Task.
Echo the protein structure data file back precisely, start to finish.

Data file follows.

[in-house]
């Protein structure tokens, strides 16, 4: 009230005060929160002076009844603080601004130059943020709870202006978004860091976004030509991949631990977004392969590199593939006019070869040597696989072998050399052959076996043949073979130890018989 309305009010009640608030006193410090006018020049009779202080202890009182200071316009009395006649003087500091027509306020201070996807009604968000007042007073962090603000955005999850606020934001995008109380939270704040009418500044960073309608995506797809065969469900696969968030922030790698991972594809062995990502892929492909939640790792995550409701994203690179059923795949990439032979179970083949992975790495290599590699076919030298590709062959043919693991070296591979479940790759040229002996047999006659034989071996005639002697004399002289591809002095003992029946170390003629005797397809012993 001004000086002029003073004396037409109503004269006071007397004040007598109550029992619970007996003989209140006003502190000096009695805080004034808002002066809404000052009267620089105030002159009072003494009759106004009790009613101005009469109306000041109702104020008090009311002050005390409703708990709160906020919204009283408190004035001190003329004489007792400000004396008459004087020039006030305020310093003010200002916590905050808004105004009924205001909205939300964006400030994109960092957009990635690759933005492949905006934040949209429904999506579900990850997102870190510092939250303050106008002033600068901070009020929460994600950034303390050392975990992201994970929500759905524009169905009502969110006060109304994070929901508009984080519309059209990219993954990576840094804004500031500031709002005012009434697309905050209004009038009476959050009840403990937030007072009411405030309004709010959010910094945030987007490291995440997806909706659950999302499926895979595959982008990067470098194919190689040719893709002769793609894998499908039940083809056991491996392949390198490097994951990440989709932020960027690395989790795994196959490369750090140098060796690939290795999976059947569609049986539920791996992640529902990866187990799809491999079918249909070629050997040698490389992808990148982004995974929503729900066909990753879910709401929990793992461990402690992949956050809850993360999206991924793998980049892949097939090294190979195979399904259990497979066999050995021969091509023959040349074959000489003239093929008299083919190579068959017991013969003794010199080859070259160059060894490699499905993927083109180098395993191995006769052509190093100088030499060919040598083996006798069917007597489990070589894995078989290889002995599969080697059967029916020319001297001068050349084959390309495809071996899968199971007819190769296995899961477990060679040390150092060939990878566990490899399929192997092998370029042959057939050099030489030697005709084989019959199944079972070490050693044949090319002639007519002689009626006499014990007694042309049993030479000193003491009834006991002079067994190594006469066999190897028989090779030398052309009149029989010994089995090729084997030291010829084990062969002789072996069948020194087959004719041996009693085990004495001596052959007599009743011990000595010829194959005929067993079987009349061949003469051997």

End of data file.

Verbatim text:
[in-house]
């Protein structure tokens, strides 16, 4: 009230005060929160002076009844603080601004130059943020709870202006978004860091976004030509991949631990977004392969590199593939006019070869040597696989072998050399052959076996043949073979130890018989 309305009010009640608030006193410090006018020049009779202080202890009182200071316009009395006649003087500091027509306020201070996807009604968000007042007073962090603000955005999850606020934001995008109380939270704040009418500044960073309608995506797809065969469900696969968030922030790698991972594809062995990502892929492909939640790792995550409701994203690179059923795949990439032979179970083949992975790495290599590699076919030298590709062959043919693991070296591979479940790759040229002996047999006659034989071996005639002697004399002289591809002095003992029946170390003629005797397809012993 001004000086002029003073004396037409109503004269006071007397004040007598109550029992619970007996003989209140006003502190000096009695805080004034808002002066809404000052009267620089105030002159009072003494009759106004009790009613101005009469109306000041109702104020008090009311002050005390409703708990709160906020919204009283408190004035001190003329004489007792400000004396008459004087020039006030305020310093003010200002916590905050808004105004009924205001909205939300964006400030994109960092957009990635690759933005492949905006934040949209429904999506579900990850997102870190510092939250303050106008002033600068901070009020929460994600950034303390050392975990992201994970929500759905524009169905009502969110006060109304994070929901508009984080519309059209990219993954990576840094804004500031500031709002005012009434697309905050209004009038009476959050009840403990937030007072009411405030309004709010959010910094945030987007490291995440997806909706659950999302499926895979595959982008990067470098194919190689040719893709002769793609894998499908039940083809056991491996392949390198490097994951990440989709932020960027690395989790795994196959490369750090140098060796690939290795999976059947569609049986539920791996992640529902990866187990799809491999079918249909070629050997040698490389992808990148982004995974929503729900066909990753879910709401929990793992461990402690992949956050809850993360999206991924793998980049892949097939090294190979195979399904259990497979066999050995021969091509023959040349074959000489003239093929008299083919190579068959017991013969003794010199080859070259160059060894490699499905993927083109180098395993191995006769052509190093100088030499060919040598083996006798069917007597489990070589894995078989290889002995599969080697059967029916020319001297001068050349084959390309495809071996899968199971007819190769296995899961477990060679040390150092060939990878566990490899399929192997092998370029042959057939050099030489030697005709084989019959199944079972070490050693044949090319002639007519002689009626006499014990007694042309049993030479000193003491009834006991002079067994190594006469066999190897028989090779030398052309009149029989010994089995090729084997030291010829084990062969002789072996069948020194087959004719041996009693085990004495001596052959007599009743011990000595010829194959005929067993079987009349061949003469051997």